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Swimming in the Air
 
 

"Swimming in the Air. Lydia Kavina's fundamentals of theremin technique" is the title of an article written by Olivia Mattis that appeared on the July 1999 issue of the Electronic Musician magazine. Unfortunately the back issue is no longer available from the publisher and the electronic version was taken offline some time ago. Thanks to Gino Robair, associate editor of Electronic Musician magazine, the article is again available online. You can read it here.

The theremin is currently enjoying a resurgence in popularity. However, it is one of the most difficult instruments to play, let alone master. To play it well requires dedication, practice, and patience.

Besides being one of the first electronic musical instruments invented, the theremin was the first instrument in the world that could be played without being touched. Russian inventor Leon (or Lev) Theremin created his namesake instrument in 1919, at the age of 23. By 1928, the inventor had relocated to the United States, where he continued improving the theremin, developed new instruments, and trained a generation of thereminists until his forced return to the Soviet Union in 1937.

Lydia Kavina was Theremin's last protégé and is now the world's leading theremin virtuoso. Kavina began studying the theremin at the tender age of nine, after Theremin recognized her remarkable musical ability.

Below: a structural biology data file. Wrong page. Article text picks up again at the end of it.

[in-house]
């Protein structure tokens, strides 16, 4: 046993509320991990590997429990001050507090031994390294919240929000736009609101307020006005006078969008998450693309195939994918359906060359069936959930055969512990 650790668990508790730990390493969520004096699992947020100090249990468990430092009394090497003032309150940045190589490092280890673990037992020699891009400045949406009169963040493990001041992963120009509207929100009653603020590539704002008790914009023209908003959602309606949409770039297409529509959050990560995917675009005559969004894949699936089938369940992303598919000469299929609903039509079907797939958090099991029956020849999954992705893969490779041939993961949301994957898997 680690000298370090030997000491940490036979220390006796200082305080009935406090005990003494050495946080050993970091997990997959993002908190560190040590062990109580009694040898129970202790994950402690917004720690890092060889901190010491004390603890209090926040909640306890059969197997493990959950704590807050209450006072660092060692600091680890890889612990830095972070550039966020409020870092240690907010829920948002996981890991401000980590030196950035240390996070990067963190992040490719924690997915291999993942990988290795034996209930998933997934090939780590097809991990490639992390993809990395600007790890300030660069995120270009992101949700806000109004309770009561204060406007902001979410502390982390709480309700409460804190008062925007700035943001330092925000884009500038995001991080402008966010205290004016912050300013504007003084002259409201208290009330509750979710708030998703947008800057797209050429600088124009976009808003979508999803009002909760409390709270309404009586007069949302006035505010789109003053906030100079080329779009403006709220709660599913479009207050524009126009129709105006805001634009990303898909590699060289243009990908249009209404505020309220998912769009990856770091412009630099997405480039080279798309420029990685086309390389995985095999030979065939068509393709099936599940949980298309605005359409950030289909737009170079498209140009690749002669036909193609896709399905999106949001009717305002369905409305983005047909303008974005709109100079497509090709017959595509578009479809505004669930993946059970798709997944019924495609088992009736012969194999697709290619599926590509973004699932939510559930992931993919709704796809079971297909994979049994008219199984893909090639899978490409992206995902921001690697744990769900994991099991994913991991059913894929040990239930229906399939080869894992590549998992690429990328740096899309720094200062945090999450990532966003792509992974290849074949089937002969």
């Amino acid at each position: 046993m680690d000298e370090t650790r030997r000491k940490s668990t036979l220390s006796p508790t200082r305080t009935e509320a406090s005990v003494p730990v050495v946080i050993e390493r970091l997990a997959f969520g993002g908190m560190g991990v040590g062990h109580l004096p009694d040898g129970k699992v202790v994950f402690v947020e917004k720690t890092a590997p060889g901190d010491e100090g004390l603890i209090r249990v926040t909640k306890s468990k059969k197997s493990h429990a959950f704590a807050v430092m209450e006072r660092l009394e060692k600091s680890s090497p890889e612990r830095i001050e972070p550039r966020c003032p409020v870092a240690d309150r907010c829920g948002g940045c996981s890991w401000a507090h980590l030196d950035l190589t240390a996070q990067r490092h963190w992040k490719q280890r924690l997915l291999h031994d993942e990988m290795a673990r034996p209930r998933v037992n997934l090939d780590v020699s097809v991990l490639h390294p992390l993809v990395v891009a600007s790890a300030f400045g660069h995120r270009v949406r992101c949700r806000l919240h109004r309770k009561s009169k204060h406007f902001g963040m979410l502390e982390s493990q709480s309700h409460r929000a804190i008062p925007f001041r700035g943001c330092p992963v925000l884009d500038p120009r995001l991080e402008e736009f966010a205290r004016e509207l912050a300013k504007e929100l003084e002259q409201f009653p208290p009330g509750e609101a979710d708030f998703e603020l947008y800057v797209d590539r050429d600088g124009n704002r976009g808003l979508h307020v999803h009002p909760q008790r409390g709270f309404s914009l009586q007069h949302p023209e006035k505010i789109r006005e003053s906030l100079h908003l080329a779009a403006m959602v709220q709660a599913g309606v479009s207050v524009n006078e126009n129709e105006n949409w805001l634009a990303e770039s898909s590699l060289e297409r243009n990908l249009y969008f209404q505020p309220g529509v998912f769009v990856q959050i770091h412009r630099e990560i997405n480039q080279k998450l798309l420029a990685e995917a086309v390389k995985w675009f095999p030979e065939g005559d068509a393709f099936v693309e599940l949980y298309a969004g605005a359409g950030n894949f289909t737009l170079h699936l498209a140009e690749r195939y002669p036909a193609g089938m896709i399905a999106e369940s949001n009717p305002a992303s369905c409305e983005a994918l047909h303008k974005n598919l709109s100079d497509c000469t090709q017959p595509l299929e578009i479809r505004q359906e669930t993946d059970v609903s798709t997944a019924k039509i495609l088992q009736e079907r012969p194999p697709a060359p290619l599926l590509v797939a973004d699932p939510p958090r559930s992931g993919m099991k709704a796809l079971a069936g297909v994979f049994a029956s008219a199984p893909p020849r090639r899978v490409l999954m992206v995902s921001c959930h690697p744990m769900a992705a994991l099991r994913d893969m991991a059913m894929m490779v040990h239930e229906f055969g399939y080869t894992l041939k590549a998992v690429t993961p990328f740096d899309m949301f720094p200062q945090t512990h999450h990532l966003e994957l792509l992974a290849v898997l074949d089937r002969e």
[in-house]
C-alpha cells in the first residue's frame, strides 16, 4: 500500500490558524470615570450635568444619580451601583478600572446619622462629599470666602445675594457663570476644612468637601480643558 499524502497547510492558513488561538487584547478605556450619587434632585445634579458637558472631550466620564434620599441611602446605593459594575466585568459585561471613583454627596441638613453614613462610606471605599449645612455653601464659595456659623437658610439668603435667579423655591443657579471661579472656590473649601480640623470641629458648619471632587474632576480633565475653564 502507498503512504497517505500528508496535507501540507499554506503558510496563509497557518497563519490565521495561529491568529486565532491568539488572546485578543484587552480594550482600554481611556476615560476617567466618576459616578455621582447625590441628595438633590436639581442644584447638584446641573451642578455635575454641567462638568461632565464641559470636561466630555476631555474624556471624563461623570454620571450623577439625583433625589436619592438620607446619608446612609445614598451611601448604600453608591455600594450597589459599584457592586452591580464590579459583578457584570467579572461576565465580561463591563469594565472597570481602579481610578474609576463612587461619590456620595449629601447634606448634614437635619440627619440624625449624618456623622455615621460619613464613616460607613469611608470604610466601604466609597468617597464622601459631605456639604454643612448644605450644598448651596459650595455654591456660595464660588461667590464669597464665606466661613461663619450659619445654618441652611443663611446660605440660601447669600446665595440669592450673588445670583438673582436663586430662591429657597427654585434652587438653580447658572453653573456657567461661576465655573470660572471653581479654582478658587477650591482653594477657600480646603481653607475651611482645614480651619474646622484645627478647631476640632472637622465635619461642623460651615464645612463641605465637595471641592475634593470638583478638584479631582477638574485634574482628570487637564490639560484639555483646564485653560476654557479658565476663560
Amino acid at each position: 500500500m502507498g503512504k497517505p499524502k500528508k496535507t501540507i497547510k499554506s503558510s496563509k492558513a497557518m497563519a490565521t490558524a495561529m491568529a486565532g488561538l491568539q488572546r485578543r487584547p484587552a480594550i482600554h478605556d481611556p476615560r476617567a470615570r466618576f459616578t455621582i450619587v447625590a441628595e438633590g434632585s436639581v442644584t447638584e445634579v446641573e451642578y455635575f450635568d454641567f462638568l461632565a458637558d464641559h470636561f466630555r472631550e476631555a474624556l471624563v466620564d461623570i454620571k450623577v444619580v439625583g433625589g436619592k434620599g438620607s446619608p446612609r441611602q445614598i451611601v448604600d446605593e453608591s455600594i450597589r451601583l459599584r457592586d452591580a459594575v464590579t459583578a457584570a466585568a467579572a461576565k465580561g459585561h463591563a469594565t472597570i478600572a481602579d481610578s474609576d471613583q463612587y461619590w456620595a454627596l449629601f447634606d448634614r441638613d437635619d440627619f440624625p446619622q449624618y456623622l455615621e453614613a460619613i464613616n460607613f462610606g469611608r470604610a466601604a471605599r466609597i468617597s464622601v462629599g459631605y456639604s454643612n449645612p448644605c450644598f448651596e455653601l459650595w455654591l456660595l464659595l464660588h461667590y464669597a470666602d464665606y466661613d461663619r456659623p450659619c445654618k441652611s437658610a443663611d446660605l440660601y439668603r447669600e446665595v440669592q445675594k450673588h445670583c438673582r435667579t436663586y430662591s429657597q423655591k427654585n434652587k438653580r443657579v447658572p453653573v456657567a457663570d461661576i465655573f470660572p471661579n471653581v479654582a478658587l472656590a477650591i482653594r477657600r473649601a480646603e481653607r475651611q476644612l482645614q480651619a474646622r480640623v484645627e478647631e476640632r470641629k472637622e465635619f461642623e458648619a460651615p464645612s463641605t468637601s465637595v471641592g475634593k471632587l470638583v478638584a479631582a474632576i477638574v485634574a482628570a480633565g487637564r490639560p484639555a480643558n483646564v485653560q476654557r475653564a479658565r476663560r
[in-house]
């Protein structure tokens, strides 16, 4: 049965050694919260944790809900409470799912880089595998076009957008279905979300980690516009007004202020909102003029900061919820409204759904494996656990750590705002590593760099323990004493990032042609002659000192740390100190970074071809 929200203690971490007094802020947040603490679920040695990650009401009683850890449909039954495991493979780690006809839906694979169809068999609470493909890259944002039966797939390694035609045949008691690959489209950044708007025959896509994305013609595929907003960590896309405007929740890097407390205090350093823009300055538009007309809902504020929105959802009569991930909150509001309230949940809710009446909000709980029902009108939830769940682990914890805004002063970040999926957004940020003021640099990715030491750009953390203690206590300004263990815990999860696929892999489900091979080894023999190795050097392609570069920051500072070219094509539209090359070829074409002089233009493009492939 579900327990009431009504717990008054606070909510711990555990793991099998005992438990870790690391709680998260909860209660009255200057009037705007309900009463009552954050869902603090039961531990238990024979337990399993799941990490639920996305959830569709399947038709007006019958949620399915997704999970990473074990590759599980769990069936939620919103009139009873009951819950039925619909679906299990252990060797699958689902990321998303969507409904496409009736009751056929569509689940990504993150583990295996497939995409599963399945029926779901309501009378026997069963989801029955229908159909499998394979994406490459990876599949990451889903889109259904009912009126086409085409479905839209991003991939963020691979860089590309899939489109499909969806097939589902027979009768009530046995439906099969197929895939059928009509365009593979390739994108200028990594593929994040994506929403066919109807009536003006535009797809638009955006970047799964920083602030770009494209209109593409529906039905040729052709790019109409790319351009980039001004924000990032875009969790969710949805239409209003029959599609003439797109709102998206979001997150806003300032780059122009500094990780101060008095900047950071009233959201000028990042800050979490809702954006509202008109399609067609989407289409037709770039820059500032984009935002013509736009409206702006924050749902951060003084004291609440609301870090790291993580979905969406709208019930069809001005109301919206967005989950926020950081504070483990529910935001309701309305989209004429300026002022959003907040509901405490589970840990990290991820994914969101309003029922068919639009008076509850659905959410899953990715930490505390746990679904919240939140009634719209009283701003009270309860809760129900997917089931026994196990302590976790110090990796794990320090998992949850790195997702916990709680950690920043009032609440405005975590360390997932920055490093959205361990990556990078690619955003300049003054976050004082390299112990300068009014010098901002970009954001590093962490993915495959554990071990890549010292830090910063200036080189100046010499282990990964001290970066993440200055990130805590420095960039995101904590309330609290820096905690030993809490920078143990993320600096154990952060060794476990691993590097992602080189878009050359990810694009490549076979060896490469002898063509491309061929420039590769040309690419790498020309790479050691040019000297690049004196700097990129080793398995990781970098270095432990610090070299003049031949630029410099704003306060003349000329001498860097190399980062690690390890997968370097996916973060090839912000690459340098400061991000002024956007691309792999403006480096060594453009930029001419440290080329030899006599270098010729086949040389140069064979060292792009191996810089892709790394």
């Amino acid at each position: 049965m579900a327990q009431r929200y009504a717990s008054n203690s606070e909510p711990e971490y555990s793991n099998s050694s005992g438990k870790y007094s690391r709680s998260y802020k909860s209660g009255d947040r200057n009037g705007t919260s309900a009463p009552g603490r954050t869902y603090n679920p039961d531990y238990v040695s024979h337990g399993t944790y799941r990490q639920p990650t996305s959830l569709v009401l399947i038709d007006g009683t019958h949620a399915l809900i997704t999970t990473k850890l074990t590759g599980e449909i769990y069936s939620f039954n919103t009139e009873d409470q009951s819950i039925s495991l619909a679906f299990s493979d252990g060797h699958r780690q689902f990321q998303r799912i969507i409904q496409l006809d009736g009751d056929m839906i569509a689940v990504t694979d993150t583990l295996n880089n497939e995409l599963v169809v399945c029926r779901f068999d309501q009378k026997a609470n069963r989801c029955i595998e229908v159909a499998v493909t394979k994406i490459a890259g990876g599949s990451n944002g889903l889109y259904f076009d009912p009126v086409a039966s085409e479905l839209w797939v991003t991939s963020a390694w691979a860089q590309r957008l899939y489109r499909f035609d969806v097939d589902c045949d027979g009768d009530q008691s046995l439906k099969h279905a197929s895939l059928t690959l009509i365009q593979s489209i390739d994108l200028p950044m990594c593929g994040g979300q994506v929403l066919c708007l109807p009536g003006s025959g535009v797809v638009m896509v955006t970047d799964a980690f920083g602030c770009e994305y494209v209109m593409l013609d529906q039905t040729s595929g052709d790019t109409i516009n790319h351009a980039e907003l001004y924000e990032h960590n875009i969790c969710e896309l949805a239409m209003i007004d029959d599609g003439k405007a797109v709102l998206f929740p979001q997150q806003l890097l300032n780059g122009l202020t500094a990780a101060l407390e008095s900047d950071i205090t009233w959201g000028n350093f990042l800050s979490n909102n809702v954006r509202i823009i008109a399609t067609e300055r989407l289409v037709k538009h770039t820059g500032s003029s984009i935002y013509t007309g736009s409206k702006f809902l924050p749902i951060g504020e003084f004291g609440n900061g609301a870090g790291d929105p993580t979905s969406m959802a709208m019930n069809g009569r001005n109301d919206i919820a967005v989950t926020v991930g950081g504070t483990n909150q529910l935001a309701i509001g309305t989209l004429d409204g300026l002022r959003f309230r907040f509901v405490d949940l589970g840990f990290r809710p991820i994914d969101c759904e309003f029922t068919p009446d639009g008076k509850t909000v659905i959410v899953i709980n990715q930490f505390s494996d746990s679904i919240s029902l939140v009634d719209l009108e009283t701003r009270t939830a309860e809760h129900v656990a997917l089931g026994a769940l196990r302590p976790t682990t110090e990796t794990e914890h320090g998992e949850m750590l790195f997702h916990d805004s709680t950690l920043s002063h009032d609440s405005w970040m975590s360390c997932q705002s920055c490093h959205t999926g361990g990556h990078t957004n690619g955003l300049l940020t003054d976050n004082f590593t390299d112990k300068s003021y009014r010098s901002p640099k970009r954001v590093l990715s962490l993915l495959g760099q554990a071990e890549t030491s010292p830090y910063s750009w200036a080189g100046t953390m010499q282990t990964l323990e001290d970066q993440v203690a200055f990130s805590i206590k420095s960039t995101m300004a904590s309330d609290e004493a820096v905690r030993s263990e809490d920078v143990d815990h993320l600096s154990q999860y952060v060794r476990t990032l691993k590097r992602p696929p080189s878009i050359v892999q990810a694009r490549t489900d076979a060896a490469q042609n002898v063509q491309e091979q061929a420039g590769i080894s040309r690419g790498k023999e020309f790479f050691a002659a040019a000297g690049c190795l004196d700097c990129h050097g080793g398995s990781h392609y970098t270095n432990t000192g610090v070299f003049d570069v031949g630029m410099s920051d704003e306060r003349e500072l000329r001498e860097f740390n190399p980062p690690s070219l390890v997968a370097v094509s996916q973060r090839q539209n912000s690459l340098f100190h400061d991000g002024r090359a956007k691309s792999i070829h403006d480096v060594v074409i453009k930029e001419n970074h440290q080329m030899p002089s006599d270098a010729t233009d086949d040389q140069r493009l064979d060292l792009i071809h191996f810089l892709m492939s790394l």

Born in 1967, she began performing publicly at age 14. She studied composition at the Tchaikovsky State Conservatory in Moscow, where she finished her postgraduate degree in 1997. She has been on the lecture staff of the Glinka Museum and is now affiliated with the Theremin Center, both located in Moscow. Recently, she was the featured soloist on Howard Shore's soundtracks for Ed Wood and eXistenZ, and has performed in productions of Alice (Hamburg) and Black Rider (Cologne), directed by Robert Wilson with music by Tom Waits. Kavina herself has composed over a dozen pieces for the theremin with ensembles, orchestras, and electronics, and continues to concertize internationally.

I conducted this conversation with Kavina by e-mail over a period of several weeks. A few of the questions were contributed by members of Levnet, an online group of theremin enthusiasts. The topics and techniques Kavina discusses will give beginning theremin players the tools they need to confidently step up to the antenna.

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